In practice, the relative simplicity of the Phung Hoang/Phoenix concept often fell apart for a variety of reasons, including interagency competition and distrust, poor leadership, and corruption. However, that again is a topic for another post.
As loose as this analogy is, our ideological enemies also possess an ‘infrastructure’ which supports them, though we might debate how much of that infrastructure is aware of and consciously supports the identified goals of their ‘main force.’ Similarly, we could argue that the ‘main force’ itself is by no means centrally controlled, co-operative, coherent, or even in agreement regarding strategy. Just because a threat is structured differently from historic enemies, however, does not mean that it is less capable of inflicting damage.
The point I’m trying to make is that those individuals or entities we identify as posing a danger to our way of life, only exist because underlying networks support them. The seat of a chair does not hover of its own accord: it must be supported by legs or a base in some form. Weaken or sever one or more of those legs and the seat of the chair becomes less able to perform its function. If you only attack the seat, however, and leave the legs that support it, the seat may eventually be replaced. Certainly the legs can be replaced also, but the intention is not to leave the seat, rather neutralise the legs first, so that the seat is weaker. Once the seat is weak enough, it too is targeted. No smart strategist attacks a stronger foe unless there are no other options. Weaken your target before you attack it.
We currently have no such entity or organisation dedicated to strategically defending our institutions and values. Let me reiterate that I’m not talking about policy-making. Without the means of having our policies adopted and implemented, arguing the case for such policies by themselves is a remarkable waste of time and energy. We must ‘prepare the ground’ first, by intelligently and in a co-ordinated manner, assessing what obstacles our preferred policies face, and then devising and implementing a plan to achieve the reduction of such obstacles.
Simply pointing out hypocrisy or irrationality or a lack of empirical proof has so far not worked. We need a different approach.
Hence the concept of a P.I.E., which would: 1) Search for weaknesses in the enemy. 2) Exploit those weaknesses. 3). Monitor and assess the results.
What specifically might a P.I.E. do? It might:
Undermine public and political confidence in a taxpayer-funded media organisation.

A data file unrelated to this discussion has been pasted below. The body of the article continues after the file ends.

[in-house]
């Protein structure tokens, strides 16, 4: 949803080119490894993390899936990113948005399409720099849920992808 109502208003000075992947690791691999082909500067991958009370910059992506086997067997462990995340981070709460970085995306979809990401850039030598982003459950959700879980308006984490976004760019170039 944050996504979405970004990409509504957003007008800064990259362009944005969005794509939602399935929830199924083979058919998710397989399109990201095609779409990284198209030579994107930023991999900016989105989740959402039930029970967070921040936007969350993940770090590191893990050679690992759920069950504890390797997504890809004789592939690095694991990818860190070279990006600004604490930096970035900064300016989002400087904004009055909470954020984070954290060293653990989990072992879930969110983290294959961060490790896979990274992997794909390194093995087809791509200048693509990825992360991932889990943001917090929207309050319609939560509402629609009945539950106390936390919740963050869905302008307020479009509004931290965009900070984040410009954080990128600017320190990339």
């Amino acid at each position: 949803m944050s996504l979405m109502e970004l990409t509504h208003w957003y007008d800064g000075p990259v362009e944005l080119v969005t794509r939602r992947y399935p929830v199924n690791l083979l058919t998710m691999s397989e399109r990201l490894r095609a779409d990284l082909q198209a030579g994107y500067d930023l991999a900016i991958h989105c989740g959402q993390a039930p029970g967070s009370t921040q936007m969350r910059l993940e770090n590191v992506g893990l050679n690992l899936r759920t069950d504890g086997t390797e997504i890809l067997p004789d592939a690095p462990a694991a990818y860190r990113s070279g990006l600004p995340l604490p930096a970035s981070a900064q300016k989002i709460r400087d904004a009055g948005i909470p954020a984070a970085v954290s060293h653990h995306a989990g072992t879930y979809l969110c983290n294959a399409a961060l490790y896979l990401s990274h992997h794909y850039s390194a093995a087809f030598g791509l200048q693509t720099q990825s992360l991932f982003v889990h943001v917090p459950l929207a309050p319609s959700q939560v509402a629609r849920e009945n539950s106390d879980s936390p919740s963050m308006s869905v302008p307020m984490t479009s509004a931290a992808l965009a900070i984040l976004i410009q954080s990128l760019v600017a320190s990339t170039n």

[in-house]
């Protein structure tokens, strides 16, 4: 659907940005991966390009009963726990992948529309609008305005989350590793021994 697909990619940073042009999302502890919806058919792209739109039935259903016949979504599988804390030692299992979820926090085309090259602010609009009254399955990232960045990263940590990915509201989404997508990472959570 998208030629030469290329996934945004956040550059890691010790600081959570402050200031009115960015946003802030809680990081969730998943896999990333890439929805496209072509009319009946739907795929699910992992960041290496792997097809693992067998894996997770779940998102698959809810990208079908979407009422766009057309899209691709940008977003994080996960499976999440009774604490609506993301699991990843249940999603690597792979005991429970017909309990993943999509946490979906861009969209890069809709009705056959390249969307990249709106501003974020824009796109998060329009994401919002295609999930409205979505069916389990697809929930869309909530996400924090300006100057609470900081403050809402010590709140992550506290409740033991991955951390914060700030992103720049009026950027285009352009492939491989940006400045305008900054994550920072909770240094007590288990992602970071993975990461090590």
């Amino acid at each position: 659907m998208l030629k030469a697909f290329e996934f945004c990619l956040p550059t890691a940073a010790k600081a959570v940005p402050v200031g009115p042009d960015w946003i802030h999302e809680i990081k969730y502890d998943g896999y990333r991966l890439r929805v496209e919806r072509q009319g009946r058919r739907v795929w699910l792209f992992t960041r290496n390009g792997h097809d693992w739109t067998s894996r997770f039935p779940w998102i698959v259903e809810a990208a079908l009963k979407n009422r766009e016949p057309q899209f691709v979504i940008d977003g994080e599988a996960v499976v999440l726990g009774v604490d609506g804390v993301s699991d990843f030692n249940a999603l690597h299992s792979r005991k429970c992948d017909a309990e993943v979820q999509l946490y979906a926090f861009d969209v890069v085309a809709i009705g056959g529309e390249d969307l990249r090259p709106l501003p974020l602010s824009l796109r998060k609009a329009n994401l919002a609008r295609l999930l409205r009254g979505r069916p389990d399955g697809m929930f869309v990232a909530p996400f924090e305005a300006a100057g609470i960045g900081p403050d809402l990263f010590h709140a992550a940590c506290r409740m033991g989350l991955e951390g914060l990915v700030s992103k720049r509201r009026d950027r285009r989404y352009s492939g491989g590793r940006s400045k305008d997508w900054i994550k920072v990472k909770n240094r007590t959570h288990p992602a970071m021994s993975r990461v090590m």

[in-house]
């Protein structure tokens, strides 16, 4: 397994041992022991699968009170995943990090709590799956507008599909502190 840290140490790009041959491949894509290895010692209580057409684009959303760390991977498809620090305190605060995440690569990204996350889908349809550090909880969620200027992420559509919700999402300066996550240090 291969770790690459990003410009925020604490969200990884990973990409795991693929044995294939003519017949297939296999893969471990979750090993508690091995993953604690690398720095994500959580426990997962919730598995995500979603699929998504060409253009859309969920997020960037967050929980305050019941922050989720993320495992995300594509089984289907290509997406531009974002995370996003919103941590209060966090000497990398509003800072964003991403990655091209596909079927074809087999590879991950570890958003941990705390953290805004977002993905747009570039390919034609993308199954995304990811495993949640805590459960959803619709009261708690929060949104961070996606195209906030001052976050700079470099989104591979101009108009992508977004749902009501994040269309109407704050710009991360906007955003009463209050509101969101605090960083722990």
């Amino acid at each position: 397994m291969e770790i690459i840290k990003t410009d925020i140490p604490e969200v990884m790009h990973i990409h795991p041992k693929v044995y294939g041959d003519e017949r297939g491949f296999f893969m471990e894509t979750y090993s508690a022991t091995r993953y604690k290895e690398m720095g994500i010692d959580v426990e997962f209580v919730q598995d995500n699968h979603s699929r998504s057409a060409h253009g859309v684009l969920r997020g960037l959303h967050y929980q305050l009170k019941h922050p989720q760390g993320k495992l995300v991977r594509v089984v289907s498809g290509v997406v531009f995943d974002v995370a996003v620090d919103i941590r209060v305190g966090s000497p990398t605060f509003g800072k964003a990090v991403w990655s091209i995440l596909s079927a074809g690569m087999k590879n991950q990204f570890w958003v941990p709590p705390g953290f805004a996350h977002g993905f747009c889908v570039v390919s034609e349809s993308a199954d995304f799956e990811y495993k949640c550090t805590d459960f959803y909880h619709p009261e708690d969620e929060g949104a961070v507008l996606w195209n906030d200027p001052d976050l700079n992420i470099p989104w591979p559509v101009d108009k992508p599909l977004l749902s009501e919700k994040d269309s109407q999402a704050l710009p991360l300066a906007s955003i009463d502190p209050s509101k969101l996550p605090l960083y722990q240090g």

Encourage or facilitate the targeting of a specific media organisation by its competitors.
Foment or aggravate internal conflict within a political party by marginalising key identities.
Seek to re-brand so-called ‘Green’ groups, by questioning their motives and focus on the ‘corporate’ nature of their funding.
SSM, constitutional vandalism, misandry as a virtue; the potential tasks are numerous.
Two key concepts here are Delegitimisation and Destabilisation.
How might these ambitious tasks be achieved?
We might achieve these goals in part by using the tools that our ideological enemies have used for decades: Propaganda and Psychological Operations.
Needless to say, these activities will take place strictly within the boundaries of the law, however that still leaves a wide space in which to operate.
During the Second World War, psychological warfare was one of the tools used to influence the behaviour of the enemy. In the South West Pacific Area, it was the domain initially of the Australian F.E.L.O. (Far Eastern Liaison Office), and then of the U.S. Psychological Warfare Branch (though FELO continued operating in the Australian and British domains).
The two agencies mentioned utilised four types of propaganda, which were, concisely: propaganda of despair, division, subversion, and enlightenment.
There is not the space here to enlarge upon those, however while the rapid development of communications technology has rendered some of the techniques of 75 years ago obsolete, the underlying theory, based on human psychology, may still be useful.
Who might be our ‘targets?’
We might loosely categorise our targets for propaganda as Hardcore and Softcore, and tailor our methods accordingly.
Arguing about ideology with the Hardcore is unlikely to change their behaviour, as they often possess inbuilt defences against rational debate. An initial strategy for the Hardcore might be to allow or encourage them to overreach; facilitate their self-destruction. Undermining their authority or standing amongst Softcore followers may assist this end goal.